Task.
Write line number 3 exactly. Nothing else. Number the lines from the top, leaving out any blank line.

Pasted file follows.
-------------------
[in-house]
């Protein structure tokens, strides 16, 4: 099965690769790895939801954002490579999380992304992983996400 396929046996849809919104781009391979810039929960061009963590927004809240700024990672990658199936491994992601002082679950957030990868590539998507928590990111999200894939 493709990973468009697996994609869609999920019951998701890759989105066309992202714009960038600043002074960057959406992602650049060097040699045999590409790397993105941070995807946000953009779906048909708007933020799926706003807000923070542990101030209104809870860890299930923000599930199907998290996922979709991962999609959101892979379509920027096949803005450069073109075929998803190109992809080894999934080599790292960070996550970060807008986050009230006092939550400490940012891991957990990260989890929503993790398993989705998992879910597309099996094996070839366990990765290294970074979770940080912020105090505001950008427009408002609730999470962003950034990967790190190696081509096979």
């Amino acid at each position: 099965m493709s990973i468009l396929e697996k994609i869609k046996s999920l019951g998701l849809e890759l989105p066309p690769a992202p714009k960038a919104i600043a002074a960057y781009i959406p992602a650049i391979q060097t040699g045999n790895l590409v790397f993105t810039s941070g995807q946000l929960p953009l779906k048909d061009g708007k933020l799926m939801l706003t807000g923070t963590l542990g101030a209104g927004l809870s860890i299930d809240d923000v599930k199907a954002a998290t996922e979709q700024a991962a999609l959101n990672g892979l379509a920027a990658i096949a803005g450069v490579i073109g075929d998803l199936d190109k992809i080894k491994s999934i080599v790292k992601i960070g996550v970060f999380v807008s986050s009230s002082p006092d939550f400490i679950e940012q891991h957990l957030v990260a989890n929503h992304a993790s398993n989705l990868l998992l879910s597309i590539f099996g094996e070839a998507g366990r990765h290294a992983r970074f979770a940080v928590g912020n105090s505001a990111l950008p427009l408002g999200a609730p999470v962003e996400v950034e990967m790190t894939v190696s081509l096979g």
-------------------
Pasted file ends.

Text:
């Amino acid at each position: 099965m493709s990973i468009l396929e697996k994609i869609k046996s999920l019951g998701l849809e890759l989105p066309p690769a992202p714009k960038a919104i600043a002074a960057y781009i959406p992602a650049i391979q060097t040699g045999n790895l590409v790397f993105t810039s941070g995807q946000l929960p953009l779906k048909d061009g708007k933020l799926m939801l706003t807000g923070t963590l542990g101030a209104g927004l809870s860890i299930d809240d923000v599930k199907a954002a998290t996922e979709q700024a991962a999609l959101n990672g892979l379509a920027a990658i096949a803005g450069v490579i073109g075929d998803l199936d190109k992809i080894k491994s999934i080599v790292k992601i960070g996550v970060f999380v807008s986050s009230s002082p006092d939550f400490i679950e940012q891991h957990l957030v990260a989890n929503h992304a993790s398993n989705l990868l998992l879910s597309i590539f099996g094996e070839a998507g366990r990765h290294a992983r970074f979770a940080v928590g912020n105090s505001a990111l950008p427009l408002g999200a609730p999470v962003e996400v950034e990967m790190t894939v190696s081509l096979g």